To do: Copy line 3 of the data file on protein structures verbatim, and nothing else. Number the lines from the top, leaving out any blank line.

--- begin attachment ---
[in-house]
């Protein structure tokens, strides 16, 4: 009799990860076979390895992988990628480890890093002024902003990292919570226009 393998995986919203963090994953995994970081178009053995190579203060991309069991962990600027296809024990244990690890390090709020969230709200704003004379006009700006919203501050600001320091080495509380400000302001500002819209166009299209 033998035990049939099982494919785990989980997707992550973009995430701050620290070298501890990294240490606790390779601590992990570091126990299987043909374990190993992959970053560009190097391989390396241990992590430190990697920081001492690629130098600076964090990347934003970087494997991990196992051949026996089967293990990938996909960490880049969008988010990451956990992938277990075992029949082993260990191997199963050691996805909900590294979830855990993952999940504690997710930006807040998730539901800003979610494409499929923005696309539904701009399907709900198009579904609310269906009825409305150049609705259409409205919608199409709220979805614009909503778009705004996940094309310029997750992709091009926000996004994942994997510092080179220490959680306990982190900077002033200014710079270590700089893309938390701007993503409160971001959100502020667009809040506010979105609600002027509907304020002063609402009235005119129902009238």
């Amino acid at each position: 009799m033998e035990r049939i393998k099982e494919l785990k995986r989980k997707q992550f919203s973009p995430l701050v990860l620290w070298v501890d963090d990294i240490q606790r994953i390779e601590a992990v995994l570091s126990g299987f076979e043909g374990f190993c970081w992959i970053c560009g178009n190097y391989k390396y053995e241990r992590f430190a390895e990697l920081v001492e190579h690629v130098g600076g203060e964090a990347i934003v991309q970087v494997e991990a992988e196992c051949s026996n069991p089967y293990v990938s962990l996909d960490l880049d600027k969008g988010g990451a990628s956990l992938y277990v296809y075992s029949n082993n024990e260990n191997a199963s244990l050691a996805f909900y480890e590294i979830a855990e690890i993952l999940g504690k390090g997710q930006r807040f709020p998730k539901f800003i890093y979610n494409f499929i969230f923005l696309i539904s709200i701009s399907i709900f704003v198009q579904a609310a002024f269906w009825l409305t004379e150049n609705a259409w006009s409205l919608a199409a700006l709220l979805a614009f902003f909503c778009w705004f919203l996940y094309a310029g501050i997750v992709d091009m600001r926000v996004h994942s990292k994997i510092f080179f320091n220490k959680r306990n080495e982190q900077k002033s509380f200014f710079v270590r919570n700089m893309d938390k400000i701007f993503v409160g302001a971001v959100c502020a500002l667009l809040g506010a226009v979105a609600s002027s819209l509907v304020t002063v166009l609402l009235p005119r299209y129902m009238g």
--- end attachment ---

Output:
């Amino acid at each position: 009799m033998e035990r049939i393998k099982e494919l785990k995986r989980k997707q992550f919203s973009p995430l701050v990860l620290w070298v501890d963090d990294i240490q606790r994953i390779e601590a992990v995994l570091s126990g299987f076979e043909g374990f190993c970081w992959i970053c560009g178009n190097y391989k390396y053995e241990r992590f430190a390895e990697l920081v001492e190579h690629v130098g600076g203060e964090a990347i934003v991309q970087v494997e991990a992988e196992c051949s026996n069991p089967y293990v990938s962990l996909d960490l880049d600027k969008g988010g990451a990628s956990l992938y277990v296809y075992s029949n082993n024990e260990n191997a199963s244990l050691a996805f909900y480890e590294i979830a855990e690890i993952l999940g504690k390090g997710q930006r807040f709020p998730k539901f800003i890093y979610n494409f499929i969230f923005l696309i539904s709200i701009s399907i709900f704003v198009q579904a609310a002024f269906w009825l409305t004379e150049n609705a259409w006009s409205l919608a199409a700006l709220l979805a614009f902003f909503c778009w705004f919203l996940y094309a310029g501050i997750v992709d091009m600001r926000v996004h994942s990292k994997i510092f080179f320091n220490k959680r306990n080495e982190q900077k002033s509380f200014f710079v270590r919570n700089m893309d938390k400000i701007f993503v409160g302001a971001v959100c502020a500002l667009l809040g506010a226009v979105a609600s002027s819209l509907v304020t002063v166009l609402l009235p005119r299209y129902m009238g």